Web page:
Captain Morris and several of his officers and crew were ashore at the time, and Lieutenant Porter, the senior officer left in the Florida, came aboard the Wachusett with sixty-nine officers and men. A hawser was carried to the surrendered cruiser, and she was towed out of the harbor. The Wachusett had three men slightly wounded —the only casualities in the engagement.
In the protest of Collins’ action made by the Brazilian government, it was claimed that immediately after the Wachusett opened fire an officer was sent from the Brazilian corvette to inform Collins that the forts and vessels would fire upon him if he persisted in attacking the Florida. The capture having already been made, the Wachusett’s officer of the deck agreeably promised to desist from further gunfire. The corvette’s boat then returned, the Brazilian captain fired a gun to “ratify his intimation,” as he expressed it, and all was quiet again.
As the Wachusett steamed out of the harbor with her prize, the Brazilians made a pro forma demonstration without stopping the two ships, and the latter proceeded to Hampton Roads. Here the Florida was sunk, according to the official statement of the United States Navy Department through “an unforeseen accident” when she collided with an army transport.
The capture of the Florida was a deliberate violation of the rights of a neutral. In the words of the Secretary of State, it was “an unauthorized, unlawful, and indefensible exercise of the naval force of the United States within a foreign country, in defiance of its established and duly recognized government.”
However, the action of Collins met with approval and satisfaction throughout the North, in spite of official utterances; for the slight regard neutrals had shown for their obligations toward the United States, and the use of their own territories which they had permitted to the Confederate cruisers had roused a storm of indignation.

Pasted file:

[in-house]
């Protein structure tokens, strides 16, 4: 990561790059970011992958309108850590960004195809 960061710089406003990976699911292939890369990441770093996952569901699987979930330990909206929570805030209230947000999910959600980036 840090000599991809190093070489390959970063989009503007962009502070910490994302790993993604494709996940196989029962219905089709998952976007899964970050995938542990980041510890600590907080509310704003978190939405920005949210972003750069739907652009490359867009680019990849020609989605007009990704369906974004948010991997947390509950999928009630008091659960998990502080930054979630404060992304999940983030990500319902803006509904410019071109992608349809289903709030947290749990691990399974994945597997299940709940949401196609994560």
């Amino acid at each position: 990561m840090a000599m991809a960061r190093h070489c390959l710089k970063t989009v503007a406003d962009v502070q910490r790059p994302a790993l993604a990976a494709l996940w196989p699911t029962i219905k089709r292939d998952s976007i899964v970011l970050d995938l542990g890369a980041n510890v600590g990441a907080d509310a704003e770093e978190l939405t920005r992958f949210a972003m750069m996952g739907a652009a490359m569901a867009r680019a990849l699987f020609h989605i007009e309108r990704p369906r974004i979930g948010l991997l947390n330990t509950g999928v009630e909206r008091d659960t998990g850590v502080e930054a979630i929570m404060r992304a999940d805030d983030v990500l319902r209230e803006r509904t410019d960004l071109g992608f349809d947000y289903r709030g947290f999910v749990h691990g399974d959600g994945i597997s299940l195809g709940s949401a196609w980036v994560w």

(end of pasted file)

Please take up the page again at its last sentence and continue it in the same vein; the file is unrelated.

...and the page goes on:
Commander Collins refers to the previous conduct of Brazil to justify his action, when he says in his report:
I thought it probable the Brazilian authorities would forbear to interfere, as they had done at Fernando de Noronha, when the rebel steamer Alabama was permitted to take three United States merchant ships into the anchorage, and to take coal from one of them while lying within musket shot of the fort; and afterward to set on fire those unarmed vessels. I regret, however, to state that they fired three shotted guns at us, while we were towing the Florida out.
What the Brazilian vessels should have done was to engage the Wachusett and prevent the capture. What they tried to do, apparently, was to pursue a combined course of action and inaction, so that their government would avoid trouble with either belligerent. It is clear that they did not propose to engage the Wachusett; but at the same time they did enough to make a diplomatic defense in case the Confederacy should ever be in a position to call their government to account.
There are few absolute principles, but still there are some. When you try to lay down a principle concerning war, at once a great number of officers, thinking they are solving the question, exclaim: “Everything depends upon circumstances, you must sail according to the wind.” But if you do not know beforehand what arrangement of sail agrees with what wind and what course, how can you sail according to the wind?—Bugeaud.